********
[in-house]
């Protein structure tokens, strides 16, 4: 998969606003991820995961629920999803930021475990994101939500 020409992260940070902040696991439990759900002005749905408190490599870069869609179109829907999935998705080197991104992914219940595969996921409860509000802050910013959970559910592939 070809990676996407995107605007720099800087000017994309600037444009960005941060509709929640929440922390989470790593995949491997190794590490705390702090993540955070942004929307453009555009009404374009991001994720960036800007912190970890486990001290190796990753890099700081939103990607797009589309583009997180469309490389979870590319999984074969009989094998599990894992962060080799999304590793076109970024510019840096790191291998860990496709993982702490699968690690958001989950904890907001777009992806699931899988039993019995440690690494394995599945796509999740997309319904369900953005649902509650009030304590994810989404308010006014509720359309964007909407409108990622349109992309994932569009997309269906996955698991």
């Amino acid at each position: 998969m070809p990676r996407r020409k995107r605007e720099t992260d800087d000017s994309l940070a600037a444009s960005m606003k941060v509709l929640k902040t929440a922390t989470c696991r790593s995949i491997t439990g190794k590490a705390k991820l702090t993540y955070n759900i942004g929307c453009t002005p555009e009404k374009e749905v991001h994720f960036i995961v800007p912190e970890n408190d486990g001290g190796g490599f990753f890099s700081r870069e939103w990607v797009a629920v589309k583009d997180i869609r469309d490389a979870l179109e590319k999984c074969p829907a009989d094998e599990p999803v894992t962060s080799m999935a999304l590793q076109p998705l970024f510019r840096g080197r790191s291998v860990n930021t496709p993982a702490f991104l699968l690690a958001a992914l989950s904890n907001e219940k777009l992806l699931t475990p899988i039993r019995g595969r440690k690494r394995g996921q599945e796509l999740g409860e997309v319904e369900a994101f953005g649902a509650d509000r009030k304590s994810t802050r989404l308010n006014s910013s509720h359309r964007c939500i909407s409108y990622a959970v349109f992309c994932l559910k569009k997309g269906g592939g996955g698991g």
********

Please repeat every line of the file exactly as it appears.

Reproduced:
[in-house]
């Protein structure tokens, strides 16, 4: 998969606003991820995961629920999803930021475990994101939500 020409992260940070902040696991439990759900002005749905408190490599870069869609179109829907999935998705080197991104992914219940595969996921409860509000802050910013959970559910592939 070809990676996407995107605007720099800087000017994309600037444009960005941060509709929640929440922390989470790593995949491997190794590490705390702090993540955070942004929307453009555009009404374009991001994720960036800007912190970890486990001290190796990753890099700081939103990607797009589309583009997180469309490389979870590319999984074969009989094998599990894992962060080799999304590793076109970024510019840096790191291998860990496709993982702490699968690690958001989950904890907001777009992806699931899988039993019995440690690494394995599945796509999740997309319904369900953005649902509650009030304590994810989404308010006014509720359309964007909407409108990622349109992309994932569009997309269906996955698991």
């Amino acid at each position: 998969m070809p990676r996407r020409k995107r605007e720099t992260d800087d000017s994309l940070a600037a444009s960005m606003k941060v509709l929640k902040t929440a922390t989470c696991r790593s995949i491997t439990g190794k590490a705390k991820l702090t993540y955070n759900i942004g929307c453009t002005p555009e009404k374009e749905v991001h994720f960036i995961v800007p912190e970890n408190d486990g001290g190796g490599f990753f890099s700081r870069e939103w990607v797009a629920v589309k583009d997180i869609r469309d490389a979870l179109e590319k999984c074969p829907a009989d094998e599990p999803v894992t962060s080799m999935a999304l590793q076109p998705l970024f510019r840096g080197r790191s291998v860990n930021t496709p993982a702490f991104l699968l690690a958001a992914l989950s904890n907001e219940k777009l992806l699931t475990p899988i039993r019995g595969r440690k690494r394995g996921q599945e796509l999740g409860e997309v319904e369900a994101f953005g649902a509650d509000r009030k304590s994810t802050r989404l308010n006014s910013s509720h359309r964007c939500i909407s409108y990622a959970v349109f992309c994932l559910k569009k997309g269906g592939g996955g698991g």